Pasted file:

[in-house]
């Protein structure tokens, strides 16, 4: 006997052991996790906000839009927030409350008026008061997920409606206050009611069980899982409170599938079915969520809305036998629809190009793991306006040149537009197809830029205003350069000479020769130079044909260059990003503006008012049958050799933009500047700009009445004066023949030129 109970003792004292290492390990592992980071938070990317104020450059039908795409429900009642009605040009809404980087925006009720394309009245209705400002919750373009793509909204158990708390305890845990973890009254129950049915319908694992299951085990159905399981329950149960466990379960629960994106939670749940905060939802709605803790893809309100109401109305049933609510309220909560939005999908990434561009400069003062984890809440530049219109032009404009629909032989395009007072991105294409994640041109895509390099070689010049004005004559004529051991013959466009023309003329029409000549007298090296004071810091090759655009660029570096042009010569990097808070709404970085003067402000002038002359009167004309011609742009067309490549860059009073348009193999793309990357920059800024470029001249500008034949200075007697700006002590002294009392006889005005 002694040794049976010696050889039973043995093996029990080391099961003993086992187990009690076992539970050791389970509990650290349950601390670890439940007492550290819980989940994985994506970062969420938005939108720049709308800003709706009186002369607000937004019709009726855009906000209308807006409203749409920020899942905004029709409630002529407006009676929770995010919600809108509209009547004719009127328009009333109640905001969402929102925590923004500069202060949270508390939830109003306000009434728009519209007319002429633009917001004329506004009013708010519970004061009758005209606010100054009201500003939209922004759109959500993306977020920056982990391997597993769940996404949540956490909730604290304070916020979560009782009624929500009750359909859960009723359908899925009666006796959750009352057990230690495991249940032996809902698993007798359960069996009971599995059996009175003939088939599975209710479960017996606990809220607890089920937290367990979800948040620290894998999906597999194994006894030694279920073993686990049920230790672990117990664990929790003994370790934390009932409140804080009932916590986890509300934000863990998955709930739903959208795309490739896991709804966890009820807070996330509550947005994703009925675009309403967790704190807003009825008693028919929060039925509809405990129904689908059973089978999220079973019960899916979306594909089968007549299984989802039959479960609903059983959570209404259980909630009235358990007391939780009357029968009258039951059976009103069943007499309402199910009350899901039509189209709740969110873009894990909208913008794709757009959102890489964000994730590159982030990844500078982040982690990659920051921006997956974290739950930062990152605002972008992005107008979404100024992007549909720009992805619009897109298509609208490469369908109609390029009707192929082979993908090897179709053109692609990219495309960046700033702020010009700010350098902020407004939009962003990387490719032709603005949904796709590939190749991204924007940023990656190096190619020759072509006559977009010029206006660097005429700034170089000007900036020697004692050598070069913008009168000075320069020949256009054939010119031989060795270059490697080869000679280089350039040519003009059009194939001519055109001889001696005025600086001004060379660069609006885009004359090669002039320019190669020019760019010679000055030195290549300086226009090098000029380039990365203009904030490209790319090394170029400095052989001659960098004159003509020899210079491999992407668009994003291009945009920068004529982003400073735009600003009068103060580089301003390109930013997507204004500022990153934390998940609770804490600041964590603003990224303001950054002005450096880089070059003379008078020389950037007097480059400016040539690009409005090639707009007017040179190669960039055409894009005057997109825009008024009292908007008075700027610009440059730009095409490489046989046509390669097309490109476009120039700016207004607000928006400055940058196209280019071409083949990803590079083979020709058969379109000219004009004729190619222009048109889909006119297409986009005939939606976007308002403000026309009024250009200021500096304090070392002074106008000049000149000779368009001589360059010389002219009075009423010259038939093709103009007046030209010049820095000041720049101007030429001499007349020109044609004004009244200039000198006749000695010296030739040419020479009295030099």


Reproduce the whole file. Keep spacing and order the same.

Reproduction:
[in-house]
């Protein structure tokens, strides 16, 4: 006997052991996790906000839009927030409350008026008061997920409606206050009611069980899982409170599938079915969520809305036998629809190009793991306006040149537009197809830029205003350069000479020769130079044909260059990003503006008012049958050799933009500047700009009445004066023949030129 109970003792004292290492390990592992980071938070990317104020450059039908795409429900009642009605040009809404980087925006009720394309009245209705400002919750373009793509909204158990708390305890845990973890009254129950049915319908694992299951085990159905399981329950149960466990379960629960994106939670749940905060939802709605803790893809309100109401109305049933609510309220909560939005999908990434561009400069003062984890809440530049219109032009404009629909032989395009007072991105294409994640041109895509390099070689010049004005004559004529051991013959466009023309003329029409000549007298090296004071810091090759655009660029570096042009010569990097808070709404970085003067402000002038002359009167004309011609742009067309490549860059009073348009193999793309990357920059800024470029001249500008034949200075007697700006002590002294009392006889005005 002694040794049976010696050889039973043995093996029990080391099961003993086992187990009690076992539970050791389970509990650290349950601390670890439940007492550290819980989940994985994506970062969420938005939108720049709308800003709706009186002369607000937004019709009726855009906000209308807006409203749409920020899942905004029709409630002529407006009676929770995010919600809108509209009547004719009127328009009333109640905001969402929102925590923004500069202060949270508390939830109003306000009434728009519209007319002429633009917001004329506004009013708010519970004061009758005209606010100054009201500003939209922004759109959500993306977020920056982990391997597993769940996404949540956490909730604290304070916020979560009782009624929500009750359909859960009723359908899925009666006796959750009352057990230690495991249940032996809902698993007798359960069996009971599995059996009175003939088939599975209710479960017996606990809220607890089920937290367990979800948040620290894998999906597999194994006894030694279920073993686990049920230790672990117990664990929790003994370790934390009932409140804080009932916590986890509300934000863990998955709930739903959208795309490739896991709804966890009820807070996330509550947005994703009925675009309403967790704190807003009825008693028919929060039925509809405990129904689908059973089978999220079973019960899916979306594909089968007549299984989802039959479960609903059983959570209404259980909630009235358990007391939780009357029968009258039951059976009103069943007499309402199910009350899901039509189209709740969110873009894990909208913008794709757009959102890489964000994730590159982030990844500078982040982690990659920051921006997956974290739950930062990152605002972008992005107008979404100024992007549909720009992805619009897109298509609208490469369908109609390029009707192929082979993908090897179709053109692609990219495309960046700033702020010009700010350098902020407004939009962003990387490719032709603005949904796709590939190749991204924007940023990656190096190619020759072509006559977009010029206006660097005429700034170089000007900036020697004692050598070069913008009168000075320069020949256009054939010119031989060795270059490697080869000679280089350039040519003009059009194939001519055109001889001696005025600086001004060379660069609006885009004359090669002039320019190669020019760019010679000055030195290549300086226009090098000029380039990365203009904030490209790319090394170029400095052989001659960098004159003509020899210079491999992407668009994003291009945009920068004529982003400073735009600003009068103060580089301003390109930013997507204004500022990153934390998940609770804490600041964590603003990224303001950054002005450096880089070059003379008078020389950037007097480059400016040539690009409005090639707009007017040179190669960039055409894009005057997109825009008024009292908007008075700027610009440059730009095409490489046989046509390669097309490109476009120039700016207004607000928006400055940058196209280019071409083949990803590079083979020709058969379109000219004009004729190619222009048109889909006119297409986009005939939606976007308002403000026309009024250009200021500096304090070392002074106008000049000149000779368009001589360059010389002219009075009423010259038939093709103009007046030209010049820095000041720049101007030429001499007349020109044609004004009244200039000198006749000695010296030739040419020479009295030099």